"A Map of the World" (First Look) -- Based on the novel by Jane Hamilton, this drama casts Sigourney Weaver as a married woman whose tranquil life in rural Wisconsin is shattered after the accidental drowning of a friend's daughter. Julianne Moore, Chloe Sevigny and David Strathairn co-star. (Expanded release)
"Play It to the Bone" (Buena Vista) -- Out-of-work boxing rivals (and friends) Woody Harrelson and Antonio Banderas get the chance of their lifetimes to work together in Las Vegas. Directed by "Bull Durham's" Ron Shelton. (Expanded release)
"Rear Window" (USA) -- A restored version of the 1954 Alfred Hitchcock classic starring Jimmy Stewart as a housebound magazine photographer whose voyeuristic pastime unwittingly unravels a murder in the apartment facing his rear window. (Limited release)
"Titus" (Fox Searchlight) -- In Shakespeare's epic tale of revenge, Anthony Hopkins stars as Titus Andronicus, the Roman general who sows the seeds of vengeance when he executes the son of the enemy queen, played by Jessica Lange. Alan Cumming co-stars. (Expanded release)
"Topsy-Turvy" (USA) -- Acclaimed director Mike Leigh's tale of operetta composers Gilbert and Sullivan. The film traces the duo's bumpy collaboration. Jim Broadbent and Allan Corduner co-star. (Expanded release)
One thing remains clear after tonight's 58th Annual Golden Globe Awards: There was a definite lack of a dominant film on the block. Though certain sure bets did come out victorious, no single film was able to sweep the Globes, leaving the upcoming Oscar race as wide open as it was before.
Heavy contenders "Traffic," "Almost Famous," "Crouching Tiger, Hidden Dragon" and "Gladiator" all took home two Globes apiece at the annual star-studded event.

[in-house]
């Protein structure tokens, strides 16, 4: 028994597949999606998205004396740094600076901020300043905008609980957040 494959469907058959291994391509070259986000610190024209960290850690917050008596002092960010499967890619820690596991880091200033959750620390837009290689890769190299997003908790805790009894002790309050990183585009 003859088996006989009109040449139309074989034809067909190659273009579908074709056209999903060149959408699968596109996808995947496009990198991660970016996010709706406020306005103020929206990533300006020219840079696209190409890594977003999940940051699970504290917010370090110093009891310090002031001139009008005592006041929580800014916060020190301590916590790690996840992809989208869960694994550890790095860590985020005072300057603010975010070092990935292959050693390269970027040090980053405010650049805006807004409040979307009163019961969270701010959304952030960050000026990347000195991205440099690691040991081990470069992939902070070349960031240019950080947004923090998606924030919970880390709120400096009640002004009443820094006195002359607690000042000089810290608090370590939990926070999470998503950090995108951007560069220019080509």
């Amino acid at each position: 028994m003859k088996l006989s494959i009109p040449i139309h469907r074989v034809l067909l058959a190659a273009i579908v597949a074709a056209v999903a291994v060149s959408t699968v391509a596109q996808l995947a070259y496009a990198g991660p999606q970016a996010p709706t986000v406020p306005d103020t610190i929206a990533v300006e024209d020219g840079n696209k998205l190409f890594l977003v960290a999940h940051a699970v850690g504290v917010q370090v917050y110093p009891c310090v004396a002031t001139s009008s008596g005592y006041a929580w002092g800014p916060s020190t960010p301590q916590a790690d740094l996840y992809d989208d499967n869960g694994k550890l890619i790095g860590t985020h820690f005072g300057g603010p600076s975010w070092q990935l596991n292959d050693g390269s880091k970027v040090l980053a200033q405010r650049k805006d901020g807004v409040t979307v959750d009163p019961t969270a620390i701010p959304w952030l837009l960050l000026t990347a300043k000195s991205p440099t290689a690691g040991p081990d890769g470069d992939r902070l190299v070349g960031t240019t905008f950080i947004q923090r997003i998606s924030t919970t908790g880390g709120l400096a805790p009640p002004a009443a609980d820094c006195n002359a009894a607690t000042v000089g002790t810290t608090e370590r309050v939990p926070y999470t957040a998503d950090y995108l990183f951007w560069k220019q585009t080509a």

As expected, Julia Roberts won the award for best actress in a movie (drama) for her work in "Erin Brockovich". However, she was visibly surprised when "Brockovich" director Steven Soderbergh went home empty-handed.
"I was shocked, actually," Roberts said backstage. "I suppose when I presented the best director and Steven [Soderbergh] didn't win for either film ["Traffic" and "Erin Brockovich"], I thought to myself that the film ["Erin Brockovich"] was not a family kind of thing."
Tom Hanks' win over Russell Crowe ("Gladiator") for best actor in "Cast Away" also added to the evening's biggest upsets.
"The whole season is a wild, wild ride," Hanks told reporters after picking up his award.
When asked what he would miss the most if he were stranded on a deserted island like his character in "Cast Away," he jokingly answered, "Oh gosh, my TV."
There's always a little bit of the unexpected at award shows, and this year's Golden Globe Awards was apparently no different.
Renee Zellweger pulled a Christine Lahti by temporarily being unavailable when her name was called as the winner for the best actress (comedy) award. The "Nurse Betty" star was in the restroom at the time.
"I was in the bathroom. Bad timing. I had something in my teeth and I just went to make sure," Zellweger told reporters backstage.
Actor George Clooney also emerged as the winner in the best actor (comedy) column for his work in "O Brother, Where Art Thou?" Clooney beat out John Cusack, Robert De Niro and Mel Gibson for the prize.
Benicio Del Toro
Early on, the Hollywood Foreign Press Association was caught up in "Traffic" -- and liking it. Benicio Del Toro picked up his first award in the best supporting actor category for his role in "Traffic" to kick off the show.
The actor edged out the likes of Willem Dafoe, Jeff Bridges, Albert Finney and Joaquin Phoenix, all of whom were nominated in the category.
"I got lucky," Del Toro said during his acceptance speech. "If they [the other nominees] want a recount, they can talk to my lawyer. It's just great to be recognized for what you love to do," the actor later told reporters backstage.
"Traffic" also earn its scribe, Stephen Gaghan, the Golden Globe for best screenplay.
But the border-crossing drug film -- which was nominated in five categories -- soon lost momentum, most notably with director Soderbergh's loss in the best director category to "Crouching Tiger, Hidden Dragon" helmer Ang Lee. The martial arts film was also named the best foreign film at tonight's event.